Teacher. Parent. Wife. Individual. In pre-pandemic times, it was a difficult task to meet the daily demands of life. During pandemic times, it is near impossible.
I teach in what is called a SEEDs classroom (Strengthening Emotional and Educational Development) within the English Montreal School Board. Before the reopening of schools at the end of August, I experienced daily anxiety thinking about what to expect among my special needs students.
I worried about my students’ safety in my classroom as well as the safety of my son, who was eager to begin Grade 3 with some worries of his own. “Will I be able to play with my friends mommy? Will it be boring to go back to school? It’s not going to be fun at all, mommy!”
Like many others, my son needed some assurances about the upcoming school year to put his worries at bay. My husband and I had honest conversations with our son about the realities of COVID-19 — specifically, about the fact that we are in unprecedented times and that it was OK to feel emotions such as anxiety, trepidation, and uncertainty.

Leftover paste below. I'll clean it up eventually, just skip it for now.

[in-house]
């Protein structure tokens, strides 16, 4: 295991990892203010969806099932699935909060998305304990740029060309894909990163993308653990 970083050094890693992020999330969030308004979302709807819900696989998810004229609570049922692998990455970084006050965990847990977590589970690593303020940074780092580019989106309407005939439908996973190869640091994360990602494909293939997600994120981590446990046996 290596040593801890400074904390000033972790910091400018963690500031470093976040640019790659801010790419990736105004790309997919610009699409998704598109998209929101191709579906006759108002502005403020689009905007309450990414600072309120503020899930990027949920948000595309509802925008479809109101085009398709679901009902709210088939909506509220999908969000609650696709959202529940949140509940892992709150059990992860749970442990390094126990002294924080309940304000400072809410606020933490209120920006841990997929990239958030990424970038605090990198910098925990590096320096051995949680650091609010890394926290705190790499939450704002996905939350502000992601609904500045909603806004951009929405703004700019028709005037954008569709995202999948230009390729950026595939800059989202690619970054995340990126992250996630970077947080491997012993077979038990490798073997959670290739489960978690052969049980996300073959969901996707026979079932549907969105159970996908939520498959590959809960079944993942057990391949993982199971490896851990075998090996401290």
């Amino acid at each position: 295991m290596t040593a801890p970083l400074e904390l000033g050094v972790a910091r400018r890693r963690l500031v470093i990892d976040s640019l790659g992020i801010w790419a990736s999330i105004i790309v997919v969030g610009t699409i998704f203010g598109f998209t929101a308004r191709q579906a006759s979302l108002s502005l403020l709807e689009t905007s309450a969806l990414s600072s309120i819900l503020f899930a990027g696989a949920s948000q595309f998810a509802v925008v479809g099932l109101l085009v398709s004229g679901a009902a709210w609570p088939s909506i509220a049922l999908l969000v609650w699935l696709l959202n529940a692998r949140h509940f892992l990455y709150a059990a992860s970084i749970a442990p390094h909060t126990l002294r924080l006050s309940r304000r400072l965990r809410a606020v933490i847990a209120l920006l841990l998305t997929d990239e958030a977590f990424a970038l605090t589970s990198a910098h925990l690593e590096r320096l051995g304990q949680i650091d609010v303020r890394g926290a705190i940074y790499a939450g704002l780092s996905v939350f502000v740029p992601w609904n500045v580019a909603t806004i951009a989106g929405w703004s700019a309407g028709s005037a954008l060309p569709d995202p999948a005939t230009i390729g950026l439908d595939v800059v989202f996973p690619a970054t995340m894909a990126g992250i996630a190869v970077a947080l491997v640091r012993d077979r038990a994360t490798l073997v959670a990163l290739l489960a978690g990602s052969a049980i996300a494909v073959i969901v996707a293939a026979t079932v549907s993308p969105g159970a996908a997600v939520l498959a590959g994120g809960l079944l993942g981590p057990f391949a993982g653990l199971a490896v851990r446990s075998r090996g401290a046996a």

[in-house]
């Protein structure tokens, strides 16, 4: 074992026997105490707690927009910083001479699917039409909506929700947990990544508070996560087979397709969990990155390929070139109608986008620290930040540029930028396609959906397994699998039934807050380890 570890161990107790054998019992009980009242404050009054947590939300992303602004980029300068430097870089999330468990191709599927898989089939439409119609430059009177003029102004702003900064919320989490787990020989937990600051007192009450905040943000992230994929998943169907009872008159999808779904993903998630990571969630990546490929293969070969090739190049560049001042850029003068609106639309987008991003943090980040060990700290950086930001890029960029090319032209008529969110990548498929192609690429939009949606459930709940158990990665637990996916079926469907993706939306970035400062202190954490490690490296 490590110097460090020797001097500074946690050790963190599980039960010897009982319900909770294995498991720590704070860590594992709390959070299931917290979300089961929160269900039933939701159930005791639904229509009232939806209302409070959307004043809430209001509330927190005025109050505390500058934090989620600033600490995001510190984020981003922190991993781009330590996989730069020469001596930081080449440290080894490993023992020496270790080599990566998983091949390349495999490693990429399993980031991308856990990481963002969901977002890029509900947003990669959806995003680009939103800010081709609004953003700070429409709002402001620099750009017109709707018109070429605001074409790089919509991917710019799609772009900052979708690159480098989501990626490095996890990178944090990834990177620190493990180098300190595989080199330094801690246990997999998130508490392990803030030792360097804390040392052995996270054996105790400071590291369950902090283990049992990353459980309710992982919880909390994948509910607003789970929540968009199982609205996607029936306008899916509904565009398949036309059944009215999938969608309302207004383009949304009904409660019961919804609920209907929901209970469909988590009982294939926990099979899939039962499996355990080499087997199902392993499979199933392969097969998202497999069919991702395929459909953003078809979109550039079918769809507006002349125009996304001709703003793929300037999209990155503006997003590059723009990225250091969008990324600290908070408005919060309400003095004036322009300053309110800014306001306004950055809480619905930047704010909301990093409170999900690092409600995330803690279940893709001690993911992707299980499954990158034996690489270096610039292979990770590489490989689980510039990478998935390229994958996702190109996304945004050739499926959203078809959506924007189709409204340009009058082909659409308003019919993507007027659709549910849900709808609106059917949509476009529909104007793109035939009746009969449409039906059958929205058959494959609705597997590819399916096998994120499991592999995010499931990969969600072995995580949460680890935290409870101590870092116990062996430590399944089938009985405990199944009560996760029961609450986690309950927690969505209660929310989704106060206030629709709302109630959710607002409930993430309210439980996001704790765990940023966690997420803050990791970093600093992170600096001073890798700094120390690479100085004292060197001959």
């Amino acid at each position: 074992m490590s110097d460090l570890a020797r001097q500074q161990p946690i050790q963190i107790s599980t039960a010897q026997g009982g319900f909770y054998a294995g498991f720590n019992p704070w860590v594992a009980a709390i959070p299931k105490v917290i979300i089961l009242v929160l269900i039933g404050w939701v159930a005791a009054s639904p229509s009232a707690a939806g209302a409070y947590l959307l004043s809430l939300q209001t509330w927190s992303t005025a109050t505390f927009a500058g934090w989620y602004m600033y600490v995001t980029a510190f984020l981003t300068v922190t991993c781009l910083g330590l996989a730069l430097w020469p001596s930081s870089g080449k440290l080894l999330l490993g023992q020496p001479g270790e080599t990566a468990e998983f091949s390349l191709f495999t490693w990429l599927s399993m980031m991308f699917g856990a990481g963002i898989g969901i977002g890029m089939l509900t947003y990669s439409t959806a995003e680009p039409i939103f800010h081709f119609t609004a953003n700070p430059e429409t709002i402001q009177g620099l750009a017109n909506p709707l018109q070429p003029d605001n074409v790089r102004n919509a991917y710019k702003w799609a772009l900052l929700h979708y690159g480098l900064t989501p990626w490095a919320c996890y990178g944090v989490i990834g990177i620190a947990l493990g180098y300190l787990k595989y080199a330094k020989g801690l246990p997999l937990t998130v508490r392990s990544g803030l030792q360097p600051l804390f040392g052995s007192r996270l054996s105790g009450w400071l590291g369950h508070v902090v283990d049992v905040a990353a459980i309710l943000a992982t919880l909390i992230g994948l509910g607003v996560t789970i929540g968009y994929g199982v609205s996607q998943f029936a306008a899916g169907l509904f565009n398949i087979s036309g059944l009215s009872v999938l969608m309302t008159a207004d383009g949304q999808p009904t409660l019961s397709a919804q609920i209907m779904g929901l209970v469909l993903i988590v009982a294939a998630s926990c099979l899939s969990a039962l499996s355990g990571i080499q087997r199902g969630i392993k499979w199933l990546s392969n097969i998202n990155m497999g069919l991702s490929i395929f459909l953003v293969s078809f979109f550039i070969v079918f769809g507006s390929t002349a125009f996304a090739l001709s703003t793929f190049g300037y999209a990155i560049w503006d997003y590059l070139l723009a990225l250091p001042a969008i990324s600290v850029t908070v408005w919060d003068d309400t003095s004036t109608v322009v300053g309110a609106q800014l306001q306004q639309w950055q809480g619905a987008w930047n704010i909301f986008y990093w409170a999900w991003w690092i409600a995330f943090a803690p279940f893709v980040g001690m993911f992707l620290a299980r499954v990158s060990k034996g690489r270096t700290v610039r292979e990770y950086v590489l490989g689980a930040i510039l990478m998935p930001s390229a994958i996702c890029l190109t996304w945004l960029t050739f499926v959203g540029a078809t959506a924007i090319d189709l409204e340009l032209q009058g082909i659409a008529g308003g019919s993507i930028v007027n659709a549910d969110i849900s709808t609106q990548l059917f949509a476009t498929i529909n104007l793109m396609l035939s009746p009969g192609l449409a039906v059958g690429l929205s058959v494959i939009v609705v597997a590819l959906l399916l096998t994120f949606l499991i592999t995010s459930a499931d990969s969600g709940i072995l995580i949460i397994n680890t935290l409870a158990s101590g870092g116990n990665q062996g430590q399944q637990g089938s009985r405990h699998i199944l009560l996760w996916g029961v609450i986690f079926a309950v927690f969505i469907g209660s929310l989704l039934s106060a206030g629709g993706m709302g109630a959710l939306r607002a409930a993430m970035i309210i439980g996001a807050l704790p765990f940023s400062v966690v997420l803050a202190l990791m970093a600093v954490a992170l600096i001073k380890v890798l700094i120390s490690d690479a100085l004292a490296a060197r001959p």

We were honest and told him we did not know what the school year would bring, but that as always, we were prepared to tackle it together.
Like most teachers, I returned to school in September in a state of unrest, without clear enough guidelines from the Quebec government on how to mitigate risks in the classroom. What we did receive sounded like a recommendation to simply “Get ready.”
As a teacher, I am expected to be a social worker, event planner, mentor, therapist, caretaker and parent, on top of my actual profession as an instructor. Teachers are now also expected to take on the role of mock nurse practitioners, examining our students for signs of COVID-19 symptoms. It is exhausting, to say the least.
Thanks to the careful planning and effective measures of my team at Pierre Elliott Trudeau Elementary School, we are doing our best to manage the extra demands placed on teachers. Disinfectant has been placed in every entry way, our hallways have been separated with arrows so that student traffic is divided and handwashing/cleaning of all surfaces has become a priority in classrooms.
My students had many questions and worries at the beginning of the school year. In a classroom that is based on social emotional health, it was unsettling for students to realize that they could not interact with their teacher as they usually did. We spent some time setting up routines, engaging in relationship building activities, and focusing on their mental health.
In these times, especially, my students needed the routine, predictability and social emotional emphasis of my special needs classroom. Before long, they settled into the “new normal” of mask wearing, constant disinfecting and “bubbled” classrooms on the playground. Children are truly resilient.